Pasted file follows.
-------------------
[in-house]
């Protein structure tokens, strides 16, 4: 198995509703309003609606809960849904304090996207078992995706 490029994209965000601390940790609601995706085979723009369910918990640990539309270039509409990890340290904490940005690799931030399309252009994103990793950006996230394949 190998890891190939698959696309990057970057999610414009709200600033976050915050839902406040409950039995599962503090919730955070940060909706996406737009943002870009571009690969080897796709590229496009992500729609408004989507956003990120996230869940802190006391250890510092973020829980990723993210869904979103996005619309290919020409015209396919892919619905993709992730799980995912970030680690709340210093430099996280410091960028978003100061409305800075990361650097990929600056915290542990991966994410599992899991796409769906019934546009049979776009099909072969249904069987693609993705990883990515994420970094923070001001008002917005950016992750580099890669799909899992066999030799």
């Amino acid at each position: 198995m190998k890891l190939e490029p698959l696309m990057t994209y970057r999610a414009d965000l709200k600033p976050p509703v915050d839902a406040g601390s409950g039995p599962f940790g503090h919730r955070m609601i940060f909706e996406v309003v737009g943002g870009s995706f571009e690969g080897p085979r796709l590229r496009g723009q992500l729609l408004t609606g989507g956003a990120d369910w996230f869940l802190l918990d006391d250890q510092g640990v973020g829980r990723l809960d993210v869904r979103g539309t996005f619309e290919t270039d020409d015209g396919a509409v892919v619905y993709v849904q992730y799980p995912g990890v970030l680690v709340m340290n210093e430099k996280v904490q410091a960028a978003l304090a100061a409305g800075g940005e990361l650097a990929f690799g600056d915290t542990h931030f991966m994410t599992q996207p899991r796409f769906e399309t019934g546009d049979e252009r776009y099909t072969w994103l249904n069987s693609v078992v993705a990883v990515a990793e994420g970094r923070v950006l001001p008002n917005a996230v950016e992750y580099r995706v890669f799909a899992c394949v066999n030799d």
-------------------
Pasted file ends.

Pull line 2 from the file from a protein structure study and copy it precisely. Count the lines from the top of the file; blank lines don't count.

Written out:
């Protein structure tokens, strides 16, 4: 198995509703309003609606809960849904304090996207078992995706 490029994209965000601390940790609601995706085979723009369910918990640990539309270039509409990890340290904490940005690799931030399309252009994103990793950006996230394949 190998890891190939698959696309990057970057999610414009709200600033976050915050839902406040409950039995599962503090919730955070940060909706996406737009943002870009571009690969080897796709590229496009992500729609408004989507956003990120996230869940802190006391250890510092973020829980990723993210869904979103996005619309290919020409015209396919892919619905993709992730799980995912970030680690709340210093430099996280410091960028978003100061409305800075990361650097990929600056915290542990991966994410599992899991796409769906019934546009049979776009099909072969249904069987693609993705990883990515994420970094923070001001008002917005950016992750580099890669799909899992066999030799």